Not to mention trying to pick them out thirty years later when they are married and have children and a place in the community, coaching youth soccer or Little League, professionals, perhaps, doctors and lawyers, or successful in business or politics or the arts, or just the hard-working friendly neighbor next door. Imagine all those college boys who rape, imagine them in middle age and then mix them in with all the men who don’t and could we separate the ‘good’ men from the ‘bad’. Could the people who know them best—their wives, siblings, and friends—tell us if this is the sort of man who would rape?

We would get it wrong most of the time, because when a society normalizes violence against women, the line between raping and not is a line you don’t have to be recognizably ‘bad’ to cross. ‘Good’ men do it all the time, supported by all those other ‘good’ men who are too afraid or too ambivalent to go out of their way to stop it, like the fraternity brothers who stand by and watch or take pictures on their cell phones or turn away and pretend it isn’t happening.

Not only did we not know the real Bill Cosby, but, if it’s true that only bad men can rape, then apparently we also don’t know a bad man—or a good one—when we see him. And that would include, for all we know, the Cliff Huxtable we want to save from Bill Cosby.

We want to save him because we think we know him, and it’s important that he be who we think he is, who we need him to be, the man, the father, who is unimpeachably good. But, of course, we know only what’s been shown to us, he being a television character, after all, but, also, just as we thought we knew Bill Cosby until the moment we did not. In fact, we will never know if Cliff Huxtable—in college, perhaps, or during his medical training—ever got a woman drunk or stoned or otherwise unable to say no to having sex with him.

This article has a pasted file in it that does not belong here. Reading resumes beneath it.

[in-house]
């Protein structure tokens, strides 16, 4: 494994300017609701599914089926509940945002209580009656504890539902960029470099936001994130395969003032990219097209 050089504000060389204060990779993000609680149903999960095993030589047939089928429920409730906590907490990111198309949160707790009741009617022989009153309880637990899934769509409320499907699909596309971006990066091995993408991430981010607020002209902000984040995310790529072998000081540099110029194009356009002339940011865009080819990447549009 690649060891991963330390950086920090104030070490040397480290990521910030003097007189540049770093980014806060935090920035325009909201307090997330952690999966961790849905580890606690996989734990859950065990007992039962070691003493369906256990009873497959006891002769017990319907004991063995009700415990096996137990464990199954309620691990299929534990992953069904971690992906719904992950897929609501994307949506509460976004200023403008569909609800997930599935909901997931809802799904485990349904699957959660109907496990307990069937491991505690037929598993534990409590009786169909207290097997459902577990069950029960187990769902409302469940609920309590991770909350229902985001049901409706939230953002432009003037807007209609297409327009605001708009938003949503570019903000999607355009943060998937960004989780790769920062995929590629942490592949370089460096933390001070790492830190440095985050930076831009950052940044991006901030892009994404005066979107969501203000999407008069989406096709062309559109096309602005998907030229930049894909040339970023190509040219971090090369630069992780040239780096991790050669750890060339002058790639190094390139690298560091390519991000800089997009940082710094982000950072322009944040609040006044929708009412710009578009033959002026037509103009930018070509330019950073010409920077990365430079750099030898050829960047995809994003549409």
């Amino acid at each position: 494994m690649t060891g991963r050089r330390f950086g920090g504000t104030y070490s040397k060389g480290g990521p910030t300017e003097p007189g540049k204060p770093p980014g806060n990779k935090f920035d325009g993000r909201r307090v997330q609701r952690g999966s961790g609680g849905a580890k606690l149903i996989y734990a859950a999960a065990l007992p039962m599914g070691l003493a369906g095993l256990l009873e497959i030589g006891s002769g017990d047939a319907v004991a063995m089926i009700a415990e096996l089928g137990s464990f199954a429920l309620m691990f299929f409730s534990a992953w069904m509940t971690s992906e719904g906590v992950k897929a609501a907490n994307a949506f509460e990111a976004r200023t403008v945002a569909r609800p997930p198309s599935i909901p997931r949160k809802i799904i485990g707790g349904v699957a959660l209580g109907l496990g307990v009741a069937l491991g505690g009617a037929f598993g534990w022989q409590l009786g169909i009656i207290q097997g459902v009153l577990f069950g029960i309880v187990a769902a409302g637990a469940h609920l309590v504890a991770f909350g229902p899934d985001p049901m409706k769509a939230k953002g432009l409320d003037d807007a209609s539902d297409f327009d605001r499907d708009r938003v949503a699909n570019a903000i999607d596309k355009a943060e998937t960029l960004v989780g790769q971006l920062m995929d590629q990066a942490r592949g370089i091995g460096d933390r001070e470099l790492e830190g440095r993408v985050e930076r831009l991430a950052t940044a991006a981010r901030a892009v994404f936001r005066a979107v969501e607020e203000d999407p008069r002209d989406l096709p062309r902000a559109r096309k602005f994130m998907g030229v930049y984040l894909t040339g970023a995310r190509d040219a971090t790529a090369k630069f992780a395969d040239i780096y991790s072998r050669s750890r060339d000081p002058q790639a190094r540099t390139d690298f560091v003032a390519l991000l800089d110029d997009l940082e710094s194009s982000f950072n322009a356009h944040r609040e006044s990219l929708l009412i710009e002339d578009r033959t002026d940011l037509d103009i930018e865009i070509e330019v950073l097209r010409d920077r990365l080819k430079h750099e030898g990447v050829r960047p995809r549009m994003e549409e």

And if he did, it’s a good bet that Clair Huxtable never knew.

18 responses to “Can a Good Man Rape?

  1. Deat LaCour Ph.D (@DrDeatLaCour) Friday, December 5, 2014 at 8:02 am

    The question underlying that question, for me, can (we) society own our responsibility in colluding in the illusion of the monster and excoriating the monsters victims (for decades). We have a pattern…Catholic priests, Monica Lewinsky, unarmed black men, victims of predatory lending, immigrants.

  2. Janet Murray Friday, December 5, 2014 at 8:33 am

    Fabulous article. Thank you.

  3. geniphur Friday, December 5, 2014 at 8:57 am

    Thank you for your thought provoking words. I am always startled at my internal reaction to supportive words from a man, one of surprise, and that bothers me. Unfortunately, my intuitive reaction is a sad reflection on our global patriarchal society. Again thank you, I know it is only with patience and male voices such as yours that we will some day change this pattern of behavior.

  4. Preeti Parikh Friday, December 5, 2014 at 2:17 pm

    I appreciate how your article posits the question of what a ‘good’ man is. If only, like you, more men would join in on this conversation rather than simply looking away. Thank you.

  5. Elaine Morisano Saturday, December 6, 2014 at 10:49 am

    Excellent Allan!

    Sent from my iPhone

    >

  6. tiffany267 Saturday, December 6, 2014 at 5:10 pm

    Reblogged this on Tiffany's Non-Blog and commented:
    This essay really challenges us to think differently about men and blindly accepting them as “good” or even angrily asserting their innocence with or without evidence when rape allegations arise.

  7. TierraLMarshall Monday, December 8, 2014 at 4:22 pm

    Reblogged this on Jesus and Justice.

  8. Ben Smith Tuesday, December 9, 2014 at 10:22 am

    The guy has only been accused of a crime? No prosecution of any kind yet and you talk as if he is guilty at this early stage. Shocking.

    Can a good man rape? Well he would not be seen as good once it is known by society. People have forgotten we are primates, animals, with raging lust and carnal desires. Men are biologically more powerful and sexually charged on average so it is clear why rape happens. There is no way of stopping it totally. Aside from rape, essentially every man is locked into this daily struggle of controlling his desires for other women and not betraying his partner. Even at this stage in my life I wonder if I will ever be happy with one woman. A 50 year old man may seem content dining with his wife, but he is tortured by the thoughts of ravaging the 18 year old waitress.

    • 740TAO Wednesday, January 14, 2015 at 4:36 am

      how do you know any of this?

    • Dogtowner Sunday, May 10, 2015 at 2:48 pm

      “People have forgotten we are primates, animals, with raging lust and carnal desires. Men are biologically more powerful and sexually charged on average so it is clear why rape happens. There is no way of stopping it totally.”